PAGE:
21 May, 2014

Legislative Hostage Taking


Popular bills are often held hostage to contentious legislation that otherwise might not get into the legislative spotlight.

Popular bills are often held hostage to contentious legislation that otherwise might not get into the legislative spotlight.

One recent example is the energy efficiency bill introduced by Senators Jeanne Shaheen (D-NH) and Rob Portman (R-OH), which has broad bipartisan support, but it keeps being held up by fights over unrelated, controversial legislation. The legislation started as S.761 – Energy Savings and Industrial Competitiveness Act of 2013 in April of 2013. The bill would direct the Secretary of Energy (DOE) to: (1) support the development and updating of national model building energy codes for residential and commercial buildings to enable energy savings (2) encourage and support similar actions by states and local governments.The bill passed the Senate Energy and Natural Resources Committee and was was sent to the full senate, but never voted on.

On July 30, 2013 an almost identical bill, S.1392 was again introduced By Senator Shaheen with five cosponsors. The bill made it to the floor where it was waylaid by a series of proposed Republican amendments that, among other things, opposed Obamacare and supported acceleration of the Keystone XL approval process.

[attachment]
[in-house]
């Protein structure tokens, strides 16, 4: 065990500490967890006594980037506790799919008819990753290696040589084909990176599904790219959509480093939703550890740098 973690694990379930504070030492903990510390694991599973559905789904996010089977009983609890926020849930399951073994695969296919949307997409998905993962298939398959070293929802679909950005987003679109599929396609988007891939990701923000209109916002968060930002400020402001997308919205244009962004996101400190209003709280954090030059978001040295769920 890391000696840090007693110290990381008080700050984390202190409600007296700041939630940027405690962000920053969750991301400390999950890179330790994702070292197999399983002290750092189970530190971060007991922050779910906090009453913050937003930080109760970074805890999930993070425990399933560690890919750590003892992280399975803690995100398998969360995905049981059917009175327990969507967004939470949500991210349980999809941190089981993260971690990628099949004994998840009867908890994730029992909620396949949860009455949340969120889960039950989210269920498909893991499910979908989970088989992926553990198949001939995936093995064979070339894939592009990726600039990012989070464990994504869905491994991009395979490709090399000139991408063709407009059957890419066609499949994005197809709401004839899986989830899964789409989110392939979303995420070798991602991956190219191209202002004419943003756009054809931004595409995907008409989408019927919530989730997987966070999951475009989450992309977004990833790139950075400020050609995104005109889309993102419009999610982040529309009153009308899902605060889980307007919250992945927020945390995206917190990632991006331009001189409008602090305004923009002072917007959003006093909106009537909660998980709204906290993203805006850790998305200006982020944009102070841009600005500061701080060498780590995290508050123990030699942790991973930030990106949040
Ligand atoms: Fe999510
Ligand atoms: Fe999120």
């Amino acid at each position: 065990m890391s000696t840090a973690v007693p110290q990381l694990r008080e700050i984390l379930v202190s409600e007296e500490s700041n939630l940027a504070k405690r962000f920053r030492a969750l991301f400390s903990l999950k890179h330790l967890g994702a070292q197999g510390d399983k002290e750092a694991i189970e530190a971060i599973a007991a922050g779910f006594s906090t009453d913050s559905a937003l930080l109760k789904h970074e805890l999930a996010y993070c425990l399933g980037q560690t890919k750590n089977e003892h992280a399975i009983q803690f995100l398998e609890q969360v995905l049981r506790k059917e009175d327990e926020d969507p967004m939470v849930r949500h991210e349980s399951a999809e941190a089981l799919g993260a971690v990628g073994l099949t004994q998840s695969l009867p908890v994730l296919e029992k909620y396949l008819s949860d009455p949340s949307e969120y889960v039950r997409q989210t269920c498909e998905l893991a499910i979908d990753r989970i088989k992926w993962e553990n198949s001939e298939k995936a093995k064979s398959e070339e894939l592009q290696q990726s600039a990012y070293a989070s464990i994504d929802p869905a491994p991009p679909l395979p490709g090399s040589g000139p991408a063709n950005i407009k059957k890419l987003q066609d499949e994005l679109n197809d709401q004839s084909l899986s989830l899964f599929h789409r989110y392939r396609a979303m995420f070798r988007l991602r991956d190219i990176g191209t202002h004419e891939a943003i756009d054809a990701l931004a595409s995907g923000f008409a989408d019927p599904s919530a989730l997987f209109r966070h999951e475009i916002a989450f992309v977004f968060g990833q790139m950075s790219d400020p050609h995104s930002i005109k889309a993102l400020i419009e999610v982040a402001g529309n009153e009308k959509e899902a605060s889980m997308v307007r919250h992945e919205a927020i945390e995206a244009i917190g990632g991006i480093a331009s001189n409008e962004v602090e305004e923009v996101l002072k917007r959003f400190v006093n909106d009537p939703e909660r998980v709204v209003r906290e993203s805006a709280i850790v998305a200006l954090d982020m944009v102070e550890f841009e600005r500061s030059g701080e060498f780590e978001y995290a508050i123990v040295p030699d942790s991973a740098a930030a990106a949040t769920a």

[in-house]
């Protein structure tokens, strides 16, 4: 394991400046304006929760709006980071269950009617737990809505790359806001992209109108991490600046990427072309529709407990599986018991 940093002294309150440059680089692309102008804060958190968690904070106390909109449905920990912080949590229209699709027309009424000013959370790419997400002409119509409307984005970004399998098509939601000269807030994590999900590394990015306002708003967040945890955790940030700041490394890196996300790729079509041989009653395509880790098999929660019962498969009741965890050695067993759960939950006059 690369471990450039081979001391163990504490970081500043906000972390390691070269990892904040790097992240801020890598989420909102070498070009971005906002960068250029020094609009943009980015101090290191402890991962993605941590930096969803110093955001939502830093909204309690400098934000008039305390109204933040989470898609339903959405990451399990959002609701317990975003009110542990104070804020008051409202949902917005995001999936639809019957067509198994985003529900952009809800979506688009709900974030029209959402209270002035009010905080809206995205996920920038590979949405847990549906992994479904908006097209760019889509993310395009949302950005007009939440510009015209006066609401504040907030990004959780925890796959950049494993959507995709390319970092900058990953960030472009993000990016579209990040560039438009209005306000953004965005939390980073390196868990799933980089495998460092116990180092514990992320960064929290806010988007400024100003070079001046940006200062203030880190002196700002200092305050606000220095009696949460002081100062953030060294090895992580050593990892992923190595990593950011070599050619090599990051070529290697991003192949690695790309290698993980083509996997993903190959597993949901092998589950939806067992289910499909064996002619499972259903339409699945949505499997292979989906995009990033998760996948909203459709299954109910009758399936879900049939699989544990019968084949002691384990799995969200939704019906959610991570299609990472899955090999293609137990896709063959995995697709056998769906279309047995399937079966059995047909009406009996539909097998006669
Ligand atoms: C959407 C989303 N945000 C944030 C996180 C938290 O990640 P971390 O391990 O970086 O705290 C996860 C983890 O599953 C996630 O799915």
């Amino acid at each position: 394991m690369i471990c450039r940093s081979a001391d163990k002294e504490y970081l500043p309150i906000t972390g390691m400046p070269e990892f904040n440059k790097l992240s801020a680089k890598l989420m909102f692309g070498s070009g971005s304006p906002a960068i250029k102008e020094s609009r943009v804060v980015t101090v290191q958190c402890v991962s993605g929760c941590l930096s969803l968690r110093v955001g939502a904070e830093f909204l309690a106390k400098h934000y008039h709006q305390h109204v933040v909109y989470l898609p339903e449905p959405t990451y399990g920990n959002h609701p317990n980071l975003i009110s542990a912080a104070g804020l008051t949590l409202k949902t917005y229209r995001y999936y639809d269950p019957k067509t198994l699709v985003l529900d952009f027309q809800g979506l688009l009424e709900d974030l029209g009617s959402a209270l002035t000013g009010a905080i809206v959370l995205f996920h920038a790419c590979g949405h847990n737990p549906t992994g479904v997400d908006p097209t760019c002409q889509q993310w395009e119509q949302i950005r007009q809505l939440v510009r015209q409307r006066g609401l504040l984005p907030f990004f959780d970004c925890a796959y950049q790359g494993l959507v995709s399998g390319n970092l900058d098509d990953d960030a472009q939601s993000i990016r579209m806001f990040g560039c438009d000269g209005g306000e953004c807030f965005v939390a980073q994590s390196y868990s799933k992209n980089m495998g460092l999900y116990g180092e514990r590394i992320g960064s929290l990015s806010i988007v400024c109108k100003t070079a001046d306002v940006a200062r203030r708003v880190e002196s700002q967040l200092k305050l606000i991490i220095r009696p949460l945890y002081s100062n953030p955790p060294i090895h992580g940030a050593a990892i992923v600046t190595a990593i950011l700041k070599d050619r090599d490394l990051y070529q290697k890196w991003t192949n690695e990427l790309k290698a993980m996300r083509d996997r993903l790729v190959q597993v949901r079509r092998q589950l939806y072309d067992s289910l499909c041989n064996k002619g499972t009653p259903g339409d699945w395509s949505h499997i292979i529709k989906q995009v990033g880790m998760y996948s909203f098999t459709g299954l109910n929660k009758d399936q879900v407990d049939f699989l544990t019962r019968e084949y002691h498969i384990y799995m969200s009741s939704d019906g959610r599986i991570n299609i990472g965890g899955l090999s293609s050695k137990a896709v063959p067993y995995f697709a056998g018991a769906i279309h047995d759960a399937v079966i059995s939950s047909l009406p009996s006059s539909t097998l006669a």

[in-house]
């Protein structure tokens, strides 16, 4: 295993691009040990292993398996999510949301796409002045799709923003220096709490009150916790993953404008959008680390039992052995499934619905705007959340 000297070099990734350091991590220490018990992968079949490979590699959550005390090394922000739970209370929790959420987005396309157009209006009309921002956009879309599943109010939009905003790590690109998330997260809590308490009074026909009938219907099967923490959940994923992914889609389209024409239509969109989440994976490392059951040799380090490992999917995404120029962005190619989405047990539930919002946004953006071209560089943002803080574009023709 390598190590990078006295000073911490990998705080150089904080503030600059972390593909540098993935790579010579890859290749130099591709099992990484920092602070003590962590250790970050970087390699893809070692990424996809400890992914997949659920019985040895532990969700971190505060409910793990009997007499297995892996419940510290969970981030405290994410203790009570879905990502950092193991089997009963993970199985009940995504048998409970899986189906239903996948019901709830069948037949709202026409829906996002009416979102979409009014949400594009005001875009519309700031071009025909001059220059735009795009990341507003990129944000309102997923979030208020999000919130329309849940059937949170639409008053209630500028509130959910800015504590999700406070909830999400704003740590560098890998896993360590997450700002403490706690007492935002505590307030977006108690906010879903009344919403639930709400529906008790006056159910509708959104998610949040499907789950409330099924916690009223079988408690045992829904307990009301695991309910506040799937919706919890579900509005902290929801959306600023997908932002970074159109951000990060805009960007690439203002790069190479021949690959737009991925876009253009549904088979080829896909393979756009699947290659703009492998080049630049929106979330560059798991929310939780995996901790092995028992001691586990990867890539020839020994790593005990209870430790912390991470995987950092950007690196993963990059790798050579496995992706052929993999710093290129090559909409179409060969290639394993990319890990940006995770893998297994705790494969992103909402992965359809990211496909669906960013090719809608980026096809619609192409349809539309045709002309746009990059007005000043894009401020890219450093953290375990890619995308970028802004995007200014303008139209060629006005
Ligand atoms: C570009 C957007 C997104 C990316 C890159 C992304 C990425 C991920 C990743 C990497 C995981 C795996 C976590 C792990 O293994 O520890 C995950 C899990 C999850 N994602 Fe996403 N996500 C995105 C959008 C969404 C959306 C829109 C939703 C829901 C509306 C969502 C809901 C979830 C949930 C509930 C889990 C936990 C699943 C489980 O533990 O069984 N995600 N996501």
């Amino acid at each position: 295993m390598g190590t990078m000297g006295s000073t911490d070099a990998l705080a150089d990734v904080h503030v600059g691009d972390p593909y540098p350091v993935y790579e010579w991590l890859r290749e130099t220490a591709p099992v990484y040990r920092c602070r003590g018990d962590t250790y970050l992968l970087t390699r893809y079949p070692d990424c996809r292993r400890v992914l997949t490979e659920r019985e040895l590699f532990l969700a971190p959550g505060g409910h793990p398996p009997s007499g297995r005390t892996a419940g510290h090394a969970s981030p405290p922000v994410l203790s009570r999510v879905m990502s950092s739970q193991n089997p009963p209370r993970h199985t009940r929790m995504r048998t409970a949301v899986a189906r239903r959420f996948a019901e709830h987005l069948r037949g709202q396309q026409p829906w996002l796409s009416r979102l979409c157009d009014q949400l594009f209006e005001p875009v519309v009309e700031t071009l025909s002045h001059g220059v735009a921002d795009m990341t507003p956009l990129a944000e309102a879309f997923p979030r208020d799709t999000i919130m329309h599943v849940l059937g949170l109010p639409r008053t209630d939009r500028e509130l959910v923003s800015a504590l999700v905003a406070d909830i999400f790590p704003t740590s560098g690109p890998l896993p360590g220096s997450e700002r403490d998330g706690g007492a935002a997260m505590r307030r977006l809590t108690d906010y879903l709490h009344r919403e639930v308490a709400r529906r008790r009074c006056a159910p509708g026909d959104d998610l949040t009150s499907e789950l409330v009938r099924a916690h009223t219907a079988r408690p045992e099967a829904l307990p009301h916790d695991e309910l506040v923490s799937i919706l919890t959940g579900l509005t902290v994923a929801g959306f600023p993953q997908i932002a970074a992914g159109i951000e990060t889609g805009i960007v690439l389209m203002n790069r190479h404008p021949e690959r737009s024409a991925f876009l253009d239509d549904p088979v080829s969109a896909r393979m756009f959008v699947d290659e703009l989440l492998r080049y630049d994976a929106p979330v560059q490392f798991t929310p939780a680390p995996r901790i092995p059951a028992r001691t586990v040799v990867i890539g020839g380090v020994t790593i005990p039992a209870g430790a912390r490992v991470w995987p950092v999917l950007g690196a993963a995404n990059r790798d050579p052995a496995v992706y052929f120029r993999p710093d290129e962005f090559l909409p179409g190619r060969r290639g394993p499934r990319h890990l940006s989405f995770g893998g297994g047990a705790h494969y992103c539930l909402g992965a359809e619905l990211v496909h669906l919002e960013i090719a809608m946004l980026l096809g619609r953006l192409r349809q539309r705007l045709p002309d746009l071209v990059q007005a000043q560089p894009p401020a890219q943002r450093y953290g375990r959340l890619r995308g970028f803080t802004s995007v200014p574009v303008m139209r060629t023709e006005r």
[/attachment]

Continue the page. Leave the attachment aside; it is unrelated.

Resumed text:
On April 28, 2014 S.2262, which is essentially the same bill, was introduced by Senator Shaheen with 13 cosponsors. (In case you are counting, an essentially identical bill, S. 2074 was introduced in February for procedural reasons.)

On May 6 the Senate voted 79 Yea, 20 Nay on Cloture, which is the modern equivalent of preventing a filibuster. The bill was approved for a vote.

On May 7 Senator Reid, the majority leader, said that he would allow a separate vote on accelerating the Keystone XL pipeline in exchange for allowing S. 2262 to come up for a vote without any amendments. Republicans disagreed, demanding the opportunity to offer amendments to the energy efficiency bill.

On Monday, May 12 the Senate voted 55-36 against moving the bill to consideration on the floor. The bill is probably dead for this session of Congress. The reason for the Republicans’ vote against bringing the bill to floor vote seems to be that Senator Reid would not allow amendments to the energy efficiency bill. However, another motive may have been that the vote also kills the bill accelerating the Keystone XL approval process, which denies Senators Landreiu (D-La.) and Jeanne Shaheen (D-N.H.)  an opportunity to garner voter approval by supporting the pipeline as they face tough reelection fights.